Rates of Suicidal Behaviors in Youth May Be Increasing in the United States

In the United States, youth suicidal thoughts and behaviors are increasing.

An international comprehensive meta-analysis found that trends in suicidal thoughts and behaviors (STBs) among youth are not improving worldwide and may be getting worse in the United States. These findings were published in the Journal of the American Academy of Child & Adolescent Psychiatry.

Investigators from the Feinstein Institutes of Medical Research in the US searched publication databases for studies evaluating the rate of suicidal ideation (SI) and/or suicide attempt (SA) among youth and young adults aged 22 years and younger.

Data from 369 articles were used to compute 376 effect sizes on the outcome of active SI and 321 on SA. The data were collected from 1981 to 2021 in 149 countries or territories, which were grouped into 10 regions for this analysis.

The weighted average prevalence of SI was 16.3% (95% CI, 14.9%-17.8%), and SA was 6.2% (95% CI, 5.5%-6.9%). These comparisons had significant heterogeneity (both P <.0001). Rates of lifetime active SI were higher than 1-year rates (20.4% vs 15.1%; P <.0001), as were lifetime SA rates than 1-year rates (7.0% vs 5.2%; P =.013), respectively.

Our results show that female youth, those 14-and-older, youth of color, and those from the South Pacific are at especially elevated risk.

Trends in SA and SI differed on the basis of age and gender, in which the rates were lower among younger children and among girls compared with older children and boys, respectively. For ethnicity, SI rates were highest among Asian youth (24.0%) and lowest among Black youth (15.2%), whereas SA rates were highest among Indigenous youth (14.2%) and lowest among White youth (4.9%). The rates also differed by region, in which SI was reported to be highest in Eastern Europe (22.6%) and lowest in the Middle East (14.3%), and SA was reported to be highest in the South Pacific (15.8%) and lowest in Asia (4.6%).

In the meta-regression analysis, significant moderators for SI included study year (β, -0.01; P =.025), lifetime SI rate (β, 0.45; P =.0001), and self-reported SI rate compared with interview-obtained rate (β, 0.59; P =.010). No significant moderators were reported for SA.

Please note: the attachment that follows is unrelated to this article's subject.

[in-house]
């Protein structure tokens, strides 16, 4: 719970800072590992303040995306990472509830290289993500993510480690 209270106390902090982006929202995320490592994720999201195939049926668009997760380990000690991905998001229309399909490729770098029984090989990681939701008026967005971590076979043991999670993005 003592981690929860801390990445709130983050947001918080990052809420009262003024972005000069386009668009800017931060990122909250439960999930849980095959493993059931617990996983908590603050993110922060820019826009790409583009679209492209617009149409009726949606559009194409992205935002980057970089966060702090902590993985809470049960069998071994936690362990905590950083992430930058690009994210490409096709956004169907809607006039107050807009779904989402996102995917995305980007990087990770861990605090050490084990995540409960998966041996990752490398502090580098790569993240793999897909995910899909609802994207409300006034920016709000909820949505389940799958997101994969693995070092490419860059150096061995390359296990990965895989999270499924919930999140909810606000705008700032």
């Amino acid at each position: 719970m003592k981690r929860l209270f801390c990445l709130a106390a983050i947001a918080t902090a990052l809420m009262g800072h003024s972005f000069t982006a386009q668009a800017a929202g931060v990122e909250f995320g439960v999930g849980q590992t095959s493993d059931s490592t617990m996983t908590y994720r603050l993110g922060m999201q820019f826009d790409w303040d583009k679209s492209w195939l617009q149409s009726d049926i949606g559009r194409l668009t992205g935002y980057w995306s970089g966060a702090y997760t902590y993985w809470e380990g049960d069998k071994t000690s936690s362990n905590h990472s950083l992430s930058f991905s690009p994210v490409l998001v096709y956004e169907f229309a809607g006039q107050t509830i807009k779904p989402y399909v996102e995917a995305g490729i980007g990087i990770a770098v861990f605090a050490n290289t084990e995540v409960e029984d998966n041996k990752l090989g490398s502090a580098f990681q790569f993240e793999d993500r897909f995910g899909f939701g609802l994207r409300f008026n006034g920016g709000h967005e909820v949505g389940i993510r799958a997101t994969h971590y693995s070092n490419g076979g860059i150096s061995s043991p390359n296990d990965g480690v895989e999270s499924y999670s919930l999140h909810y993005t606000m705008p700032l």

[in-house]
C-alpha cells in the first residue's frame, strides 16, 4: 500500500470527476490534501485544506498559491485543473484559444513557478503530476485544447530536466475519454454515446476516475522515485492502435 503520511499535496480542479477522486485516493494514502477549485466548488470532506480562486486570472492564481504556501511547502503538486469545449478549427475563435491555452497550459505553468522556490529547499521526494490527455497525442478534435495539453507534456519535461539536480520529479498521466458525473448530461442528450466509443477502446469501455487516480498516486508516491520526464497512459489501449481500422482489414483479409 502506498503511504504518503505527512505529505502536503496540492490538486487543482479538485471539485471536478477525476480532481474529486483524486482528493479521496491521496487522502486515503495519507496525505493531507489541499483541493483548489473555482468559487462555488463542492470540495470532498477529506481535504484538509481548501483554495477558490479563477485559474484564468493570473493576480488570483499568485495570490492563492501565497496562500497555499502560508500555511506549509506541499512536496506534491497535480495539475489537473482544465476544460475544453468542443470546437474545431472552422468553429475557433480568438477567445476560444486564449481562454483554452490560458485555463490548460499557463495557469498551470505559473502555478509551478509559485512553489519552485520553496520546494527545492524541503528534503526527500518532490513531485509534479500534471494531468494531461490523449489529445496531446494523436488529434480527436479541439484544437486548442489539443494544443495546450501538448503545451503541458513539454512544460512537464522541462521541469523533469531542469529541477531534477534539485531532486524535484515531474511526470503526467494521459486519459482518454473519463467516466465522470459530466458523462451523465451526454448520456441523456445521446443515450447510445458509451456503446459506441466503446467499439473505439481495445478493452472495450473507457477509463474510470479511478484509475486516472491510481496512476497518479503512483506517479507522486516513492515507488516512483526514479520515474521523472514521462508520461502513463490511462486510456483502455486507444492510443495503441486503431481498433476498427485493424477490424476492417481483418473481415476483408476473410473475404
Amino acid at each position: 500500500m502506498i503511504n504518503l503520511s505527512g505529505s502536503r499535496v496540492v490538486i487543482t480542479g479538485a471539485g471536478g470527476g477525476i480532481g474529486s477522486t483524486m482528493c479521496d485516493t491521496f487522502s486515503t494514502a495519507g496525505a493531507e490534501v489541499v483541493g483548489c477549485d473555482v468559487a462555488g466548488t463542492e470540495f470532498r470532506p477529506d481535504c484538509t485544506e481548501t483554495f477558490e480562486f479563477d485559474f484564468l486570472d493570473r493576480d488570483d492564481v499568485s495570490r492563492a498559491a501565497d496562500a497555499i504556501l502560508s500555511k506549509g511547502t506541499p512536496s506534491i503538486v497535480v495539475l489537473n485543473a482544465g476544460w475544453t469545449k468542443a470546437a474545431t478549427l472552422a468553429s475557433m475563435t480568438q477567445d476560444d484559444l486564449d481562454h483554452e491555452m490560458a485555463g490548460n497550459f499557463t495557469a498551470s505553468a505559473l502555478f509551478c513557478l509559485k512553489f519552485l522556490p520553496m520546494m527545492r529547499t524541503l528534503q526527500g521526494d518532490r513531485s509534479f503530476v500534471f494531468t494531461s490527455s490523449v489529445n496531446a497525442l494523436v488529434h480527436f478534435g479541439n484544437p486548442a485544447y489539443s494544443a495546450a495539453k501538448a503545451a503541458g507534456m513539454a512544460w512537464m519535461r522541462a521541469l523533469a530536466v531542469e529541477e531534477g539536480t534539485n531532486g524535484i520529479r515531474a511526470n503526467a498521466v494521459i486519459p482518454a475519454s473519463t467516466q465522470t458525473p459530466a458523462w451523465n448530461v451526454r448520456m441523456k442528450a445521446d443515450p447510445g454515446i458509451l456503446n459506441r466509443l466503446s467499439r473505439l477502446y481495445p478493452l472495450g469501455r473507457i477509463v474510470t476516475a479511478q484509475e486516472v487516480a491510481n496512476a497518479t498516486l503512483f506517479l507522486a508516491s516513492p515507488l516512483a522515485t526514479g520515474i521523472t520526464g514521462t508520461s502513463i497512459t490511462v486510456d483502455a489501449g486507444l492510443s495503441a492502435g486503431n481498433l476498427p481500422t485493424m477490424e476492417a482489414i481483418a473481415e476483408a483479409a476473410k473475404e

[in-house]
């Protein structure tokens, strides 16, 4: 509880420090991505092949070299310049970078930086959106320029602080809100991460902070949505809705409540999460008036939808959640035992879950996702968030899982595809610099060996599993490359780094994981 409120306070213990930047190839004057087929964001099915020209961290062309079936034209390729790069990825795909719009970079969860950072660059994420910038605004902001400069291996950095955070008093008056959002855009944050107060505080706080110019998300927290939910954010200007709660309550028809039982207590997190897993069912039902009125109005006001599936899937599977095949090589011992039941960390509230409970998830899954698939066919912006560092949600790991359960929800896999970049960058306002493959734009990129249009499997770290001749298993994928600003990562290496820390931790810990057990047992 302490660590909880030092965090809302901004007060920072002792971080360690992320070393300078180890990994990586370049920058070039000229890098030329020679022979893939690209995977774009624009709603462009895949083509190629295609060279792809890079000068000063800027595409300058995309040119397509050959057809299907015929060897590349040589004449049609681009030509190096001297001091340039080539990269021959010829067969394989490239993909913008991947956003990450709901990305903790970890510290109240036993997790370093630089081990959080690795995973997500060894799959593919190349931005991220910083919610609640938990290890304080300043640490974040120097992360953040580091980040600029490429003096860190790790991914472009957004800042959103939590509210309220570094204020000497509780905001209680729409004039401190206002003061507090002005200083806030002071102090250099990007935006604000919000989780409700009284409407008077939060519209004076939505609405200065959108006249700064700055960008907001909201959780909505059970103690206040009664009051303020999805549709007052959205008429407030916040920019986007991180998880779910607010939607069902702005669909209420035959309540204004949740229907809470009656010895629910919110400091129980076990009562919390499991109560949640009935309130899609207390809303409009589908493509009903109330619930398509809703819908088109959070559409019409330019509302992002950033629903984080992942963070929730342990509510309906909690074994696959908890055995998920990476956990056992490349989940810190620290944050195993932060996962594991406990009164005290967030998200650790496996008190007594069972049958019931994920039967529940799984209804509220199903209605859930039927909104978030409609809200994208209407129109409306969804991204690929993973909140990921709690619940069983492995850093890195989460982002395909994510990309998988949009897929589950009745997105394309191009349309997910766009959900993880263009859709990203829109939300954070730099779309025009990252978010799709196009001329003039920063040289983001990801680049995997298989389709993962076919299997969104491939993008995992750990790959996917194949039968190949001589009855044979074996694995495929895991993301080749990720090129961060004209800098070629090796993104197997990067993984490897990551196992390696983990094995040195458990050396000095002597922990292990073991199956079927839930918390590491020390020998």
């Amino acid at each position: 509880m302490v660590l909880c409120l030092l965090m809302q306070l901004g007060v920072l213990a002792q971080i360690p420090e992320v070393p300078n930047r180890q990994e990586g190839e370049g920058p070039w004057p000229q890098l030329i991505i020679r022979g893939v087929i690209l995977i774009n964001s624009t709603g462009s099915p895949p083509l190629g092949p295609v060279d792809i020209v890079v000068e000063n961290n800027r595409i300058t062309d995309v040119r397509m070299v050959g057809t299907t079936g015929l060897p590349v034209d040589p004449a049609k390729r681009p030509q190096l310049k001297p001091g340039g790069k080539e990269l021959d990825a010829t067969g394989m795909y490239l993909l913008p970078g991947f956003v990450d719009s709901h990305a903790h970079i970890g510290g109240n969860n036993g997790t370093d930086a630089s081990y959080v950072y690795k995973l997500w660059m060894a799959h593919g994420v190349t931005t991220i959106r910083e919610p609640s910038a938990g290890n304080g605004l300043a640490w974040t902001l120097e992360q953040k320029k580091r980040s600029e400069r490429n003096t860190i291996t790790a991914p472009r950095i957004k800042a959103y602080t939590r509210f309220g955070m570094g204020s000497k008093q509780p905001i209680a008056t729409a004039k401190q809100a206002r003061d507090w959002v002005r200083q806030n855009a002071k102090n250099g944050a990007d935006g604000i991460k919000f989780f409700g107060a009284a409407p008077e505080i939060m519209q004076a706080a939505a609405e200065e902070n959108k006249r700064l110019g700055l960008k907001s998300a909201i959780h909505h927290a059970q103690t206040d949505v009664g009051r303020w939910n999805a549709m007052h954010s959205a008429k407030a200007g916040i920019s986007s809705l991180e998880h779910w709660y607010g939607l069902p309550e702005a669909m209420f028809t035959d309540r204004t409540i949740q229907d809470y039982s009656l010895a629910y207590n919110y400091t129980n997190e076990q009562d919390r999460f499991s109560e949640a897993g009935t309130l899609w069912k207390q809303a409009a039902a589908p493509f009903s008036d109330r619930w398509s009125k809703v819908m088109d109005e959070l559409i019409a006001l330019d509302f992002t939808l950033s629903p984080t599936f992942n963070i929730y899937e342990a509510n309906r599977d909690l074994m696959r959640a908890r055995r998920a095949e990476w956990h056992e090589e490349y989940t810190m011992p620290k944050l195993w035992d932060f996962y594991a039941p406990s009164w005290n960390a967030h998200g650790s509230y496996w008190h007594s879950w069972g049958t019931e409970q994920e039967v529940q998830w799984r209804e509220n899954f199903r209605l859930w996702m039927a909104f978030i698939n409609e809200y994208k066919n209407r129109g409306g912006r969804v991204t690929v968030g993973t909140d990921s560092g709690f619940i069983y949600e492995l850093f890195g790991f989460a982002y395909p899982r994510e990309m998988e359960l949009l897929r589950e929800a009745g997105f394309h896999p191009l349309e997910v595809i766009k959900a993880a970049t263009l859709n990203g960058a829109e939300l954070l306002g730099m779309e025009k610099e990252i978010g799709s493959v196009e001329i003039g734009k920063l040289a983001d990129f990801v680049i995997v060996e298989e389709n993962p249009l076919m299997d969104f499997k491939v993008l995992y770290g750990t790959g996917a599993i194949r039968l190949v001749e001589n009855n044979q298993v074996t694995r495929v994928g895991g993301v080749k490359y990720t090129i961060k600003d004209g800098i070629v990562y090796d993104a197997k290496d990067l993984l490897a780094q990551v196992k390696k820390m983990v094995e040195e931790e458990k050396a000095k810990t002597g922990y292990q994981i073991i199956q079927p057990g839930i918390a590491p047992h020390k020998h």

As year of study was a significant moderator, the investigators performed an exploratory analysis evaluating how STBs have changed over time. Since 2007, data from previous studies have shown that North America reported a positive relationship between study year and active SI (β, 0.03; P <.0001) and SA (β, 0.02; P =.011) rates.

Stratified by individual country, no significant trend was observed for data collected in Canada. In the US, SI increased from 9.8% in 2007-2008 to 18% in 2011-2012, and SA increased from 5% in 2007-2008 to 9.0% in 2011-2012. The most recent study in 2021 reported an SI rate of 19.9% and SA rate of 9.0%.

There was little evidence of publication bias after removing outliers and influential cases (β, 0.74; P =.362). However, this analysis was limited by the significant heterogeneity.

Study authors concluded, “Suicidal thoughts and behavior among youth are significant public health concerns, but we did not find evidence that STB are increasing universally. Our results show that female youth, those 14 [years]-and-older, youth of color, and those from the South Pacific are at especially elevated risk.”


Van Meter AR, Knowles EA, Mintz EH. Systemic review and meta-analysis: international prevalence of suicidal ideation and attempt in youth.  J Am Acad Child Adolesc Psychiatry. 2022;S0890-8567(22)01981-5. doi:10.1016/j.jaac.2022.07.867